Further, according to the invention, the radiation-curable coating material of the magnetic recording medium contains at least two types of the compounds (A), (B), and (C) in a mixing ratio of 0-95 wt. % (A), 0-80 wt. % (B), and 0-50 wt. % (C), in complementary amounts to make up a total of 100 wt. %. Preferably, the radiation-curable coating material contains (A) and (B) in a mixing ratio of 20-95 and 5-80 wt. %, respectively. When the radiation-curable coating material does not contain (A) the compounds (B) and (C) are preferably in a ratio of 50-95 wt. % and 5-50 wt. %. When it does not contain (B) the compounds (A) and (C) are preferably in a ratio of 50-95 wt. % and 5-50 wt. %. When it contains (A), (B) and (C) a mixing ratio of 10-90 wt. %, 5-90 wt. % and 5-50 wt. % is preferred. Preferably, electron beams may be used for the exposure of the undercoat to radiation, and the radiation-curable coating material may additionally contain 1-10 wt. % photopolymerizable sensitizer which produces the undercoat upon ultraviolet irradiation.

The undercoating material according to the invention, when applied on a base and subjected to irradiation, will instantaneously undergo radical polymerization to form an undercoat having a three-dimensional network structure. The undercoat is not swollen by the solvent in the topcoat when the latter in applied thereon but can maintain the surface smoothness. If the radiation-curable coating material comprises essentially a single reactive monomer with a molecular weight of less than 400, the curing reaction by cross-linking will cause a serious shrinkage of the resulting coat, with consequent curling of the base, low dimensional stability, and poor adhesiveness of the coating layers as are known in the art. Low-molecular-weight monomers are often compounds of such low boiling points that they can evaporate during the course of drying and curing, causing a trouble in commercial production.

DETAILED DESCRIPTION

The method of the invention will now be more fully described. The radiation-curable coating material to be used in practicing the invention comprises compounds, preferably two or more compounds usually dissimilar in molecular weight and in the number of functional groups contained, each compound having at least one radiation-curable, unsaturated double bond, such as acrylic, allylic, or maleic double bond, at the end of the chain, in the principal chain or in a side chain of the molecule. Proper examples of the compounds are as follows:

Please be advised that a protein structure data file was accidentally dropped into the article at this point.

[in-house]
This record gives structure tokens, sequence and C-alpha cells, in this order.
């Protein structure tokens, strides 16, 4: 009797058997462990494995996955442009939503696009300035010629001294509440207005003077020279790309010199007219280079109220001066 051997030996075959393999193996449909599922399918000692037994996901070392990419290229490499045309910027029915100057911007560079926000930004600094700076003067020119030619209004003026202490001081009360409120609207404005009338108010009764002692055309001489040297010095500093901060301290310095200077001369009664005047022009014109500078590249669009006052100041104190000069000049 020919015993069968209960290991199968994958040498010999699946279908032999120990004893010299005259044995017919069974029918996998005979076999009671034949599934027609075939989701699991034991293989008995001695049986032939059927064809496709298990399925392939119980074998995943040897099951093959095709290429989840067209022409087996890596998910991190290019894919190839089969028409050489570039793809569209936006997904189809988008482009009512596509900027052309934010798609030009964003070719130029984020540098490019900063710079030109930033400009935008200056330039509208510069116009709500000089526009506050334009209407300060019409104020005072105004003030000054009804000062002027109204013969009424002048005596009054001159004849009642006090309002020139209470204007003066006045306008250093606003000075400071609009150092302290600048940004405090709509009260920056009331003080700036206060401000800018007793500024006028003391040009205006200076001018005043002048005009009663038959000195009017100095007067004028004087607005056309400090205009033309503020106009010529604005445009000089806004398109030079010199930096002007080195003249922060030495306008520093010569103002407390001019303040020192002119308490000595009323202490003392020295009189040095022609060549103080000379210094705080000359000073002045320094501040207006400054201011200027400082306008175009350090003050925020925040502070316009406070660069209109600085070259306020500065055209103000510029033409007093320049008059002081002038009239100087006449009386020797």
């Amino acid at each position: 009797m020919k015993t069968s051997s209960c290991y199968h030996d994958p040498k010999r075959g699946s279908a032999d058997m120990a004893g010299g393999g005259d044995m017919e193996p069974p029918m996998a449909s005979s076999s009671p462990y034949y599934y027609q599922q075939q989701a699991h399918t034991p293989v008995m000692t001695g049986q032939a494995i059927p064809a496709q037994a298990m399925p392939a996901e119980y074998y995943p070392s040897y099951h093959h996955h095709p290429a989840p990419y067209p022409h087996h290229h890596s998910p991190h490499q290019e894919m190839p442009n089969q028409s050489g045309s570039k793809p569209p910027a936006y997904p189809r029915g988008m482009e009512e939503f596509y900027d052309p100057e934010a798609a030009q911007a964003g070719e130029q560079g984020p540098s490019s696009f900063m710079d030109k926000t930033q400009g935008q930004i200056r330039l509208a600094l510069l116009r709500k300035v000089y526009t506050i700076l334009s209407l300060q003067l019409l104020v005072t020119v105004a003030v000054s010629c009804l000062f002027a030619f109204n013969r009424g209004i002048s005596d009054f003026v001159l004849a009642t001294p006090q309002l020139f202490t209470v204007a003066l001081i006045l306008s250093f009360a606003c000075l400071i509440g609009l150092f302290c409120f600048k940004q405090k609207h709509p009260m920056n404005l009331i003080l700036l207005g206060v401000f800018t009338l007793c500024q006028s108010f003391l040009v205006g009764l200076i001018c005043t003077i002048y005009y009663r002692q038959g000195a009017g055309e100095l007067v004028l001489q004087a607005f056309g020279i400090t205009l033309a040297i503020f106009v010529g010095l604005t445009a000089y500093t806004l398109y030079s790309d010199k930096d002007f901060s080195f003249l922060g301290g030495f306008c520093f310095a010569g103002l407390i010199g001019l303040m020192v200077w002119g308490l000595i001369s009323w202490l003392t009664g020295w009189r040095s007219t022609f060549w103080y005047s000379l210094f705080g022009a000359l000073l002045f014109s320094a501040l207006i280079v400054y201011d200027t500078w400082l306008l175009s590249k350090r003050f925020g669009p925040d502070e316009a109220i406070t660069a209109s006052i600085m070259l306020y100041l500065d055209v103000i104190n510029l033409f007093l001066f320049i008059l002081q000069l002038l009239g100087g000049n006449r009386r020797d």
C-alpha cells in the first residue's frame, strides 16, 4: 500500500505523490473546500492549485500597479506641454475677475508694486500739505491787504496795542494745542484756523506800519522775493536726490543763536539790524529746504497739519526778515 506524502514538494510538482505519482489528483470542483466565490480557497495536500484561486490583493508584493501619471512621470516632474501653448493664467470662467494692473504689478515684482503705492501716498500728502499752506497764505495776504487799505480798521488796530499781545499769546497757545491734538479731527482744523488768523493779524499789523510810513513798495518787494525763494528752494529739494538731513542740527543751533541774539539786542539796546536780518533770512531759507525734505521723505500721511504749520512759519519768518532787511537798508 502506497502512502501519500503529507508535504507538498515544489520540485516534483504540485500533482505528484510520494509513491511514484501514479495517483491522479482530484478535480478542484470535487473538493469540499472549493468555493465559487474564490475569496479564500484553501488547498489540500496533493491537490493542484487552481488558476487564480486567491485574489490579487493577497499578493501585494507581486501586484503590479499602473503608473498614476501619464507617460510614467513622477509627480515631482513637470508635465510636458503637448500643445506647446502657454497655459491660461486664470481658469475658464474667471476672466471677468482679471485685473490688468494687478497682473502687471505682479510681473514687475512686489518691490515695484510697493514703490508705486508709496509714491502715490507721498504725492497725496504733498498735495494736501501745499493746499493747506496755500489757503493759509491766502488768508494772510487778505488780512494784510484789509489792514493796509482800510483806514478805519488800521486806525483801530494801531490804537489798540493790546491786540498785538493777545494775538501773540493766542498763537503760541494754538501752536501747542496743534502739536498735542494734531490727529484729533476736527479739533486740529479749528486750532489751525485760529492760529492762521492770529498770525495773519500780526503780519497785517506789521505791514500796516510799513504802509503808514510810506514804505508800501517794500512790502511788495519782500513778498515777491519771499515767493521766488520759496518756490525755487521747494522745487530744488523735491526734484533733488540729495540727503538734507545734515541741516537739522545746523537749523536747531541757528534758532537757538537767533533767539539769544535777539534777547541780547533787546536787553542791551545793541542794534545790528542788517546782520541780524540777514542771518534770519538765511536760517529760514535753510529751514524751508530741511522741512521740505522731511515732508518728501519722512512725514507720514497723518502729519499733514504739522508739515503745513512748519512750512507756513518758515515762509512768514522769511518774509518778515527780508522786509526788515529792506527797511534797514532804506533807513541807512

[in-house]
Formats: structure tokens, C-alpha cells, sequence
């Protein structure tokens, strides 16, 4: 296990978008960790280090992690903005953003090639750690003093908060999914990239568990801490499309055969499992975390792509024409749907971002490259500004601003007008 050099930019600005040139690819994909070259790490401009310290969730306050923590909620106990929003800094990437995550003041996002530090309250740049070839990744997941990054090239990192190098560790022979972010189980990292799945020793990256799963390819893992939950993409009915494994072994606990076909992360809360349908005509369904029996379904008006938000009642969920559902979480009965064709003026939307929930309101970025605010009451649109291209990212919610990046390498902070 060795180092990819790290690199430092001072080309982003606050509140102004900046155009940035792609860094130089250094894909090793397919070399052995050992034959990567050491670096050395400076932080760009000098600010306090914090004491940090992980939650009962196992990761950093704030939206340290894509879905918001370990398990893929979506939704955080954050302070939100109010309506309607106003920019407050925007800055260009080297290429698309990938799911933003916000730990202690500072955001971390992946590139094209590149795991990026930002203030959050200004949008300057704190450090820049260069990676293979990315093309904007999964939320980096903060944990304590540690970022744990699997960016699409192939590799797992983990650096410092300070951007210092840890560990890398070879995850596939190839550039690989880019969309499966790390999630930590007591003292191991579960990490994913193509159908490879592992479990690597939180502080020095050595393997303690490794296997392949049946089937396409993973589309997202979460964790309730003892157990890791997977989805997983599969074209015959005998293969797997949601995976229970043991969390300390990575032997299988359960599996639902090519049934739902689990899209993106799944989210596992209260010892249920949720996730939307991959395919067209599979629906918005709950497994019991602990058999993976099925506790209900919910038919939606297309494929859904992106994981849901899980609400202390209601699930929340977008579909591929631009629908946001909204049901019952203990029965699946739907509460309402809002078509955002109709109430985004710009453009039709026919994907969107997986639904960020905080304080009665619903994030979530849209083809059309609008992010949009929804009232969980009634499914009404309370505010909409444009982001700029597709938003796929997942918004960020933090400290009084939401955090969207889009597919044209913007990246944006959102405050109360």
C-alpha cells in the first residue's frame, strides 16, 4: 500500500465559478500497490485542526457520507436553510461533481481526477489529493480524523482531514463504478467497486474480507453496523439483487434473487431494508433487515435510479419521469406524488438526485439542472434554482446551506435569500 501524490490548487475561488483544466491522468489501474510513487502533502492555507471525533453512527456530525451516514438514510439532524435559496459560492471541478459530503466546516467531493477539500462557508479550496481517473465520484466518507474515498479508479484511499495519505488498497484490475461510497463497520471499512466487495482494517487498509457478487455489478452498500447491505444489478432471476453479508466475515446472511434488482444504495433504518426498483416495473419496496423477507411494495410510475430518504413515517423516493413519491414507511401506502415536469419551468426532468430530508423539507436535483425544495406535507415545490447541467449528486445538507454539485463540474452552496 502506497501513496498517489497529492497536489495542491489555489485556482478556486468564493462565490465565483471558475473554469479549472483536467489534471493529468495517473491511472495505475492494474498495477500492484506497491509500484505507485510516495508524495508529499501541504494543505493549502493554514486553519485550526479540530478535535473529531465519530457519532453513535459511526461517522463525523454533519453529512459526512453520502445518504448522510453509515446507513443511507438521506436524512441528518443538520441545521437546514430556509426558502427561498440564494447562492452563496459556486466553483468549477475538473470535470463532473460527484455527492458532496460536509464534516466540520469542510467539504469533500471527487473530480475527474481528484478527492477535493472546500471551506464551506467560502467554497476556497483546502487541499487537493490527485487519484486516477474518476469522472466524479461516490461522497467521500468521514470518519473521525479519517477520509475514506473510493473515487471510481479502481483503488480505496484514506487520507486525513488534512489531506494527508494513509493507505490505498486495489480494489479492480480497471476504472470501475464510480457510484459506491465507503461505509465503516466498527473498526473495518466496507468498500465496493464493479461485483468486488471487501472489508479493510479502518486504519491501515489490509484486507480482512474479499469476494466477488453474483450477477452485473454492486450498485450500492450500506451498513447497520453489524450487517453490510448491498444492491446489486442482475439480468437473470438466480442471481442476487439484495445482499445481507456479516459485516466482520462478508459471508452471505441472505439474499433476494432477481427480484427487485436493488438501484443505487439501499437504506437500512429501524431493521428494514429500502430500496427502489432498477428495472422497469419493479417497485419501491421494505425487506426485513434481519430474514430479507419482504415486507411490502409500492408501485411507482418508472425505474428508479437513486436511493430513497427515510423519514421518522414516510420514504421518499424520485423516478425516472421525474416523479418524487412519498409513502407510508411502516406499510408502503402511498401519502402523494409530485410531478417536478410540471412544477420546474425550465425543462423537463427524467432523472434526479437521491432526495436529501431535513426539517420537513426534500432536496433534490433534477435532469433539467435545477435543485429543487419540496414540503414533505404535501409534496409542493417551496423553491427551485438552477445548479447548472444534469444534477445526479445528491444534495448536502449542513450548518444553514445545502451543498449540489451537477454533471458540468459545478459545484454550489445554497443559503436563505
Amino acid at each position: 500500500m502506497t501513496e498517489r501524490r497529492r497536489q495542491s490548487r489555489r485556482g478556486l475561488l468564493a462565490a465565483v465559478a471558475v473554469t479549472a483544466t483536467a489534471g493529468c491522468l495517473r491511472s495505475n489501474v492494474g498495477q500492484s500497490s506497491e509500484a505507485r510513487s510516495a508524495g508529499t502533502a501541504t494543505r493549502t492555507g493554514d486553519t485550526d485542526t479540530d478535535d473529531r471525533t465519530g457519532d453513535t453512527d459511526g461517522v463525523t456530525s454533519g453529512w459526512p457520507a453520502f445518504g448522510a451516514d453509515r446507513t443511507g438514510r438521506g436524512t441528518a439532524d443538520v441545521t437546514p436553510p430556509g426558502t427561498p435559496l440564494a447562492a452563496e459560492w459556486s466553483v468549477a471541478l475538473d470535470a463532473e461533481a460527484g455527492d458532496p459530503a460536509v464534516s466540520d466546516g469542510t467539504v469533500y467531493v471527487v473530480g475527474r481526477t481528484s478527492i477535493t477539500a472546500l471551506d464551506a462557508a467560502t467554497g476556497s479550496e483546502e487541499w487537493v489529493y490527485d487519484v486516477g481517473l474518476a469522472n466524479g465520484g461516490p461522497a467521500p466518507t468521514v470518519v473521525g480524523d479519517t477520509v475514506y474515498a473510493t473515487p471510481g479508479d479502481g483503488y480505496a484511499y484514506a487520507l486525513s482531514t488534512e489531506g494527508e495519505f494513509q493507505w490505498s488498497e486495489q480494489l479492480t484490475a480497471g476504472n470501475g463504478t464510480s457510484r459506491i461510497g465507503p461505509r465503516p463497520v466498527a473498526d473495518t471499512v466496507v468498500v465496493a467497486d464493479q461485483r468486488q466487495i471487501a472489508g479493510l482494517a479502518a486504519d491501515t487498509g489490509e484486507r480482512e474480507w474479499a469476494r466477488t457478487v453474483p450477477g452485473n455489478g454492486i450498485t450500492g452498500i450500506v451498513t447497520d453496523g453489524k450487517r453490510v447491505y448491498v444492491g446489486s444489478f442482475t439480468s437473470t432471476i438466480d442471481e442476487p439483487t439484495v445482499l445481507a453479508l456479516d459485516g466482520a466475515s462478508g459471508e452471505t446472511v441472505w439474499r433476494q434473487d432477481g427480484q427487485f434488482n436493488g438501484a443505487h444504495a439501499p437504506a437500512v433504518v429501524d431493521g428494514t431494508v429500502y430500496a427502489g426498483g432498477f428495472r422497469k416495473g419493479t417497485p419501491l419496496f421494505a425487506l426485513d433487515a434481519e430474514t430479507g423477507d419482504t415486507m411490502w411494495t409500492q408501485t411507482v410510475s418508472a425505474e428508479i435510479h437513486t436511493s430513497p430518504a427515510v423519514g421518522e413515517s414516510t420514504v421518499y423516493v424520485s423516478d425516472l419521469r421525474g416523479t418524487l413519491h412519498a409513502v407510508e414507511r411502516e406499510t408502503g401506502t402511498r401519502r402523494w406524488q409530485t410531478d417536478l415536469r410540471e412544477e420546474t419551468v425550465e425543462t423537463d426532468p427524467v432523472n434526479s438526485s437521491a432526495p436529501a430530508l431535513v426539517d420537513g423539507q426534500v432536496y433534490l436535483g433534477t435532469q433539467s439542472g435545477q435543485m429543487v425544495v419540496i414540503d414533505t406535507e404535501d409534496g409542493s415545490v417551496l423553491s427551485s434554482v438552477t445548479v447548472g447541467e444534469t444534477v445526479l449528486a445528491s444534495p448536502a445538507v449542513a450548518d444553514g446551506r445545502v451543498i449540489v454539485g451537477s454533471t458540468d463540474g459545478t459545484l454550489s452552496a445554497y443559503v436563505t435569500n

I. Reaction products obtained by reacting a compound having one or more hydroxyl groups in the molecule with a polyisocyanate compound in a molar ratio of one to one or more, and then reacting the resultant with at least one mole of a monomer having a group reactive with the isocyanate group and at least one radiation-curable, unsaturated double bond. An example is a resin, prepolymer, oligomer, or telomer having two acrylic double bonds at the molecular ends, prepared by reacting two moles of toluene diisocyanate with one mole of a bifunctional polyether (marketed by Asahi Denka Kogyo K.K. under the trade designation "Adeka Polyether P-1000"), which is made by adding propylene oxide to propylene glycol, and further reacting the resultant with two moles of 2-hydroxyethyl methacrylate.

The compounds having one or more hydroxyl groups which may be employed include polyfunctional polyethers, such as "Adeka Polyether P-700", "-P-1000", and "-G-1500" (All made by Asahi Denka Kogyo), and "Polymeg 1000" and "-650" (both made by the Quaker Oats Co.); cellulose derivatives, such as nitrocellulose, acetylcellulose, and ethyl cellulose; hydroxyl-containing, partly saponified vinyl chloride-vinyl acetate copolymers, such as "Vinylite VAGH" (marketed by Union Carbide Corp. of the U.S.); polyvinyl alcohol, polyvinyl formal; polyvinyl butyral; polyfunctional polyesters, such as "Polycaprolactone PCP-0200", "-PCP-0240", and "-PCP-0300" (all made by Chisso Corp.); saturated polyester resins prepared by the ester linkage of a saturated polybasic acid, such as phthalic, isophthalic, terephthalic, adipic, succinic, or sebacic acid, with a polyhydric alcohol, such as ethylene glycol, diethylene glycol, 1,4-butanediol, 1,3-butanediol, 1,2-propylene glycol, dipropylene glycol, 1,6-hexane glycol, neopentyl glycol, glycerin, trimethylolpropane, or pentaerythritol; and acrylic polymers containing at least one type of hydroxyl-containing acrylic or methacrylic esters as the polymer component.

Examples of the polyisocyanate compounds useful for the invention are toluene 2,4-diisocyanate, toluene 2,6-diisocyanate, xylene 1,4-diisocyanate, m-phenylene diisocyanate, p-phenylene diisocyanate, hexamethylene diisocyanate, isophorone diisocyanate, and "Desmodur L" and "-IL" (both made by Bayer AG of West Germany).

The monomers having a group reactive with the isocyanate group and also having at least one radiation-curable, unsaturated double bond include: hydroxyl-containing esters, such as 2-hydroxyethyl ester, 2-hydroxypropyl ester, and 2-hydroxyoctyl ester, of acrylic and methacrylic acids; monomers having active hydrogen reactive with the isocyanate group and also having acrylic double bonds, such as acrylamide, methacrylamide, and n-methylolacrylamide; and monomers having active hydrogen reactive with the isocyanate group and also containing at least one radiation-curable, unsaturated double bond, such as allyl alcohols, maleic acid esters of polyhydric alcohols, and mono- and diglycerides of long-chain fatty acids having unsaturated double bonds.